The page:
When you take a look at it, that’s what it is — an antiwar song. I think it comes across very well. It’s the only song where we have a guest vocal appearance of Tarja Turunen. She’s a great singer from Finland with an operatic voice. She was the singer with Nightwish.

I saw a video clip of her performing with you on a German television program.

That’s right.

You have others — “Lorelei,” “Sly” and “The Best Is Yet To Come.” Is that a hint that better things may still come from the Scorpions (laughs)?

No, no (laughs). That song was around for quite a while. Of course, the running order of the album was made after the decision. I put it on last and all of us agreed that it should be the last song with an ironic twinkle in the eye (laughs), but it also finished the album on a positive note. I mean, hey, it’s not the end of our lives when we close this last chapter on the Scorpions. I’m looking forward to a new page in the book of life and there might be another challenge waiting around the corner.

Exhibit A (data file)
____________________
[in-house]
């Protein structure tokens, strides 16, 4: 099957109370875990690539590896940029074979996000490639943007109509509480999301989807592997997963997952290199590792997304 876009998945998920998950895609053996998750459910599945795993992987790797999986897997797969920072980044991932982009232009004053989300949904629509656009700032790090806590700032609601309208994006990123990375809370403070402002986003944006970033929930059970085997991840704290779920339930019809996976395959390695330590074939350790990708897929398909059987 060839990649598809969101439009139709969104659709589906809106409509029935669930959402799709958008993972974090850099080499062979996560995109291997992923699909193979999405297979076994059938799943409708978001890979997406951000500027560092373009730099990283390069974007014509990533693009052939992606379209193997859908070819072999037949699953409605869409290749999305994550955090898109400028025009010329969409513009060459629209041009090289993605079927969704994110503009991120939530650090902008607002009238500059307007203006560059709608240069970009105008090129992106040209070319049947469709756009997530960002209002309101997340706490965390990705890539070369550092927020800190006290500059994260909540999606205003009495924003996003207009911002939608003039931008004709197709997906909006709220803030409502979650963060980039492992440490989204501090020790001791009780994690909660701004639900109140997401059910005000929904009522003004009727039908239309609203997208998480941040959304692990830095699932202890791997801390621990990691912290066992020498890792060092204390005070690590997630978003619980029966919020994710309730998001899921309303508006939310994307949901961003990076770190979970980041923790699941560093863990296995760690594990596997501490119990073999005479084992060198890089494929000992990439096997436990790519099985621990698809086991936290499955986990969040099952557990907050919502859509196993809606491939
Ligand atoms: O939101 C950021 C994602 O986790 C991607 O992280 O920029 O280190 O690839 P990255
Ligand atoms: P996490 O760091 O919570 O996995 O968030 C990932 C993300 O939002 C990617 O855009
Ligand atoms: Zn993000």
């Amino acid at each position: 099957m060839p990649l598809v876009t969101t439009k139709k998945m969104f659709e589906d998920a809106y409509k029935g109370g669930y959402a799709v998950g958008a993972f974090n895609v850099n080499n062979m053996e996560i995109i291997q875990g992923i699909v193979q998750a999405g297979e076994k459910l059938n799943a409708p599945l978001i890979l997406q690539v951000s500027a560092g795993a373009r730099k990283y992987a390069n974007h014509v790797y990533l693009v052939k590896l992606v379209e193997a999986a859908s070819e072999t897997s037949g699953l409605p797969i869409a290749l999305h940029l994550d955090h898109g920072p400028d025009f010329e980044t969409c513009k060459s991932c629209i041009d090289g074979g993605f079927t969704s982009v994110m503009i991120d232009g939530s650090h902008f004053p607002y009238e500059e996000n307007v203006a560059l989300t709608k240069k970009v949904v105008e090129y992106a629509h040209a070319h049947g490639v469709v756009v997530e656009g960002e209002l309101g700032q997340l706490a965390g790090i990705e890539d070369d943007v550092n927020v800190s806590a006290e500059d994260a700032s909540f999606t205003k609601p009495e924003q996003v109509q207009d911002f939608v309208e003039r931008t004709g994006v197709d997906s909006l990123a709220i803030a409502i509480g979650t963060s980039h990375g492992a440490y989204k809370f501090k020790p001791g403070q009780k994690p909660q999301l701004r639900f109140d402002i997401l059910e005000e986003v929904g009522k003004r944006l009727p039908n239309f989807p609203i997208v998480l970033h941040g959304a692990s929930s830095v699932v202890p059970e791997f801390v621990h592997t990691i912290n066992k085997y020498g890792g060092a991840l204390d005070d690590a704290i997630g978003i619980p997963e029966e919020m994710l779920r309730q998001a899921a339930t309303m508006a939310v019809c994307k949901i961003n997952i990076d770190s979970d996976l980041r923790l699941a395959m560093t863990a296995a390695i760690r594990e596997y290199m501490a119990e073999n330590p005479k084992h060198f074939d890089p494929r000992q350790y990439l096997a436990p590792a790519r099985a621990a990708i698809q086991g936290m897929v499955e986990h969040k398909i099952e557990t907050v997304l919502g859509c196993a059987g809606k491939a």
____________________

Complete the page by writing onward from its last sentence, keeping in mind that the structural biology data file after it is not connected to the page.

You have what’s been described as a two-year, five-continent mammoth tour coming up. There are dates scheduled in Europe and North and South America. And I see you announced plans to tour Asia, including Japan where you have a very strong following. Any plans for a live album or DVD when this is all done?

We might record some shows on this tour. It would be stupid not to get some footage of this final tour. Yes, there might be a DVD of a couple shows or one special concert. I don’t know. There are no plans yet for any special shows to be recorded. There are no plans for what will be the last concert. We don’t know.

It’s still a long way to go. That means we play about 200 concerts in the next two, two-and-half years. There might be the one and only show or a couple of shows where we say it would be great to finish. For America in L.A., New York, Chicago, or in Moscow or in Hanover, home sweet home where it all started — we don’t know yet. It would be nice to have some footage.

Any plans to invite former Scorpions members to sit in? Or perhaps play an entire album on stage?